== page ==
Exploration of landscapes of phylogenetic trees

Thibaut Jombart, Michelle Kendall

2018-02-21

treespace implements new methods for the exploration and analysis of distributions of phylogenetic trees for a given set of taxa.

Installing treespace

To install the development version from github:

library(devtools)
install_github("thibautjombart/treespace")

The stable version can be installed from CRAN using:

install.packages("treespace")

Then, to load the package, use:

library("treespace")

Content overview

The main functions implemented in treespace are:

Other functions are central to the computations of distances between trees:

Distributed datasets include:

Exploring trees with treespace

We first load treespace, and the packages required for graphics:

library("treespace")
library("adegenet")
library("adegraphics")
library("rgl")

The function treespace defines typologies of phylogenetic trees using a two-step approach:

  1. perform pairwise comparisons of trees using various (Euclidean) metrics; by default, the comparison uses the Kendall and Colijn metric (Kendall and Colijn, 2016) which is described in more detail below; other metrics rely on tip distances implemented in adephylo (Jombart et al., 2010) and phangorn (Schliep 2011).

  2. use Metric Multidimensional Scaling (MDS, aka Principal Coordinates Analysis, PCoA) to summarise pairwise distances between the trees as well as possible into a few dimensions; the output of the MDS is typically visualised using scatterplots of the first few Principal Components (PCs); this step relies on the PCoA implemented in ade4 (Dray and Dufour, 2007).

The function treespace performs both tasks, returning both the matrix of pairwise tree comparisons ($D), and the PCoA ($pco). This can be illustrated using randomly generated trees:

# generate list of trees
set.seed(1)
x <- rmtree(10, 20)
names(x) <- paste("tree", 1:10, sep = "")

# use treespace
res <- treespace(x, nf=3)
names(res)
## [1] "D"   "pco"
res
## $D
##        tree1 tree2 tree3 tree4 tree5 tree6 tree7 tree8 tree9
## tree2  26.00                                                
## tree3  31.06 26.74                                          
## tree4  42.85 42.12 44.44                                    
## tree5  30.66 27.71 27.37 44.79                              
## tree6  36.50 31.18 30.18 41.81 31.59                        
## tree7  34.64 28.71 29.48 40.35 31.11 32.37                  
## tree8  28.97 26.29 24.45 43.74 23.47 30.41 29.00            
## tree9  29.63 27.42 27.48 45.61 26.31 30.89 29.77 24.60      
## tree10 34.87 30.00 29.44 44.97 34.06 31.05 34.41 31.54 32.59
## 
## $pco
## Duality diagramm
## class: pco dudi
## $call: dudi.pco(d = D, scannf = is.null(nf), nf = nf)
## 
## $nf: 3 axis-components saved
## $rank: 9
## eigen values: 142.1 76.52 62.69 49.88 41.07 ...
##   vector length mode    content       
## 1 $cw    9      numeric column weights
## 2 $lw    10     numeric row weights   
## 3 $eig   9      numeric eigen values  
## 
##   data.frame nrow ncol content             
## 1 $tab       10   9    modified array      
## 2 $li        10   3    row coordinates     
## 3 $l1        10   3    row normed scores   
## 4 $co        9    3    column coordinates  
## 5 $c1        9    3    column normed scores
## other elements: NULL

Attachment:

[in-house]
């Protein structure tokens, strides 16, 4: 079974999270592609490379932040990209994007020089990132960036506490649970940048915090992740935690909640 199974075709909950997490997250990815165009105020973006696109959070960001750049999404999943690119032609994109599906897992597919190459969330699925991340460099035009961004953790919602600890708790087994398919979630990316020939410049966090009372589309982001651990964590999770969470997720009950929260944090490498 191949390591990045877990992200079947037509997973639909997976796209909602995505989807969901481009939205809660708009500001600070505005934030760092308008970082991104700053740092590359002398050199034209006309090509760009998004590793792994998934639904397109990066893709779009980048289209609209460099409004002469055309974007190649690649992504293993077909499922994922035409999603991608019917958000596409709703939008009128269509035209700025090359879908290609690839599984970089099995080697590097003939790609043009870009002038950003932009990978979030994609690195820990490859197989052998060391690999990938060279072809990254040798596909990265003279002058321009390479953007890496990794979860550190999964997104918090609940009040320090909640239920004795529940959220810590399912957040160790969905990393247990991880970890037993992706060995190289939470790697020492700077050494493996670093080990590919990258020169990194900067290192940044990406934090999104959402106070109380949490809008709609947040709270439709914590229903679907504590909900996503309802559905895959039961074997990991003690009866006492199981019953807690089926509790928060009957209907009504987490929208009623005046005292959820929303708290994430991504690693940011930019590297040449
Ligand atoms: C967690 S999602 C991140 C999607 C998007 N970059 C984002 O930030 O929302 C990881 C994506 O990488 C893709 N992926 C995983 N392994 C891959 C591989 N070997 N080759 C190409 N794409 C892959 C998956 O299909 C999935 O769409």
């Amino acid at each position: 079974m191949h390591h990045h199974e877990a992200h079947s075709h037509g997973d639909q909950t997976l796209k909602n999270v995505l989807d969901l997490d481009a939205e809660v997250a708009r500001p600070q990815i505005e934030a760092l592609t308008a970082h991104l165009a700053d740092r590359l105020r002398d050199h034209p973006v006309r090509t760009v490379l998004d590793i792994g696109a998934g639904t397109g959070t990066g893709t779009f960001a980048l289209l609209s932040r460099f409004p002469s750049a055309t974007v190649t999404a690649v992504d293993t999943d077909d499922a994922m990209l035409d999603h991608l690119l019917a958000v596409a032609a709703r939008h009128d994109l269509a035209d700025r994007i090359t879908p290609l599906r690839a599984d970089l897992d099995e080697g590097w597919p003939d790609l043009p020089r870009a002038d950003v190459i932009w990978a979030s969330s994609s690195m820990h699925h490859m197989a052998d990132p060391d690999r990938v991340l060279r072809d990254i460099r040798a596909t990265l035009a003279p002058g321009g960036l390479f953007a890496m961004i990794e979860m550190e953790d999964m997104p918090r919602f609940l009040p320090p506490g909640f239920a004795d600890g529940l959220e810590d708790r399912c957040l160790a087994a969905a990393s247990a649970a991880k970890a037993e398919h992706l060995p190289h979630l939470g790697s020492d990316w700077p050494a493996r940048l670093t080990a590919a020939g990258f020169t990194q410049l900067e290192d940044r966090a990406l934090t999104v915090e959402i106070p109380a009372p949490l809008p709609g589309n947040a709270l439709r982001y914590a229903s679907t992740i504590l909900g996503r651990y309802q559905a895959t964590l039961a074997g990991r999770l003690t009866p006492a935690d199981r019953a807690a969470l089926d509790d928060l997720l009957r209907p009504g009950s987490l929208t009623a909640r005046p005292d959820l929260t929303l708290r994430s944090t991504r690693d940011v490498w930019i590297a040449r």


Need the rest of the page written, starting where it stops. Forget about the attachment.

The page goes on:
Pairwise tree distances can be visualised using adegraphics:

# table.image
table.image(res$D, nclass=30)

# table.value with some customization
table.value(res$D, nclass=5, method="color", 
            symbol="circle", col=redpal(5))

The best representation of these distances in a 2-dimensional space is given by the first 2 PCs of the MDS. These can be visualised using any scatter plotting tool; here we use the treespace function plotGroves, based on the adegraphics function scatter:

plotGroves(res$pco, lab.show=TRUE, lab.cex=1.5)

Alternatively, plotGrovesD3 creates interactive plots based on d3.js:

plotGrovesD3(res$pco, treeNames=1:10)

Tree labels can be dragged into new positions to avoid problems such as overlapping.

The functionality of treespace can be further illustrated using ape’s dataset woodmouse, from which we built the 201 trees supplied in woodmiceTrees using the neighbour-joining and bootstrapping example from the ape documentation.

data(woodmiceTrees)
wm.res <- treespace(woodmiceTrees,nf=3)

# PCs are stored in:
head(wm.res$pco$li)
##         A1     A2      A3
## 1  -0.9949 -1.363 -0.7918
## 2  -0.6137 -1.014 -0.6798
## 3   2.6667  4.219 -2.9293
## 4 -13.6081  1.854  1.0947
## 5   2.1980  4.176 -3.1960
## 6   3.6013  4.865  2.9853
# plot results
plotGrovesD3(wm.res$pco)

Packages such as adegraphics and ggplot2 can be used to make alternative plots, for example visualising the density of points within the space.

The treespace function multiDist simply performs the pairwise comparison of trees and outputs a distance matrix. This function may be preferable for large datasets, and when principal co-ordinate analysis is not required. It includes an option to save memory at the expense of computation time.

Identifying clusters of trees

Once a typology of trees has been derived using the approach described above, one may want to formally identify clusters of similar trees. One simple approach is:

  1. select a few first PCs of the MDS (retaining signal but getting rid of random noise)

  2. derive pairwise Euclidean distances between trees based on these PCs

  3. use hierarchical clustering to obtain a dendrogram of these trees

  4. cut the dendrogram to obtain clusters

In treespace, the function findGroves implements this approach, offering various clustering options (see ?findGroves). Here we supply the function with our treespace output wm.res since we have already calculated it, but it is also possible to skip the steps above and directly supply findGroves with a multiPhylo list of trees.

wm.groves <- findGroves(wm.res, nclust=6)
names(wm.groves)
## [1] "groups"    "treespace"

Note that when the number of clusters (nclust) is not provided, the function will display a dendrogram and ask for a cut-off height.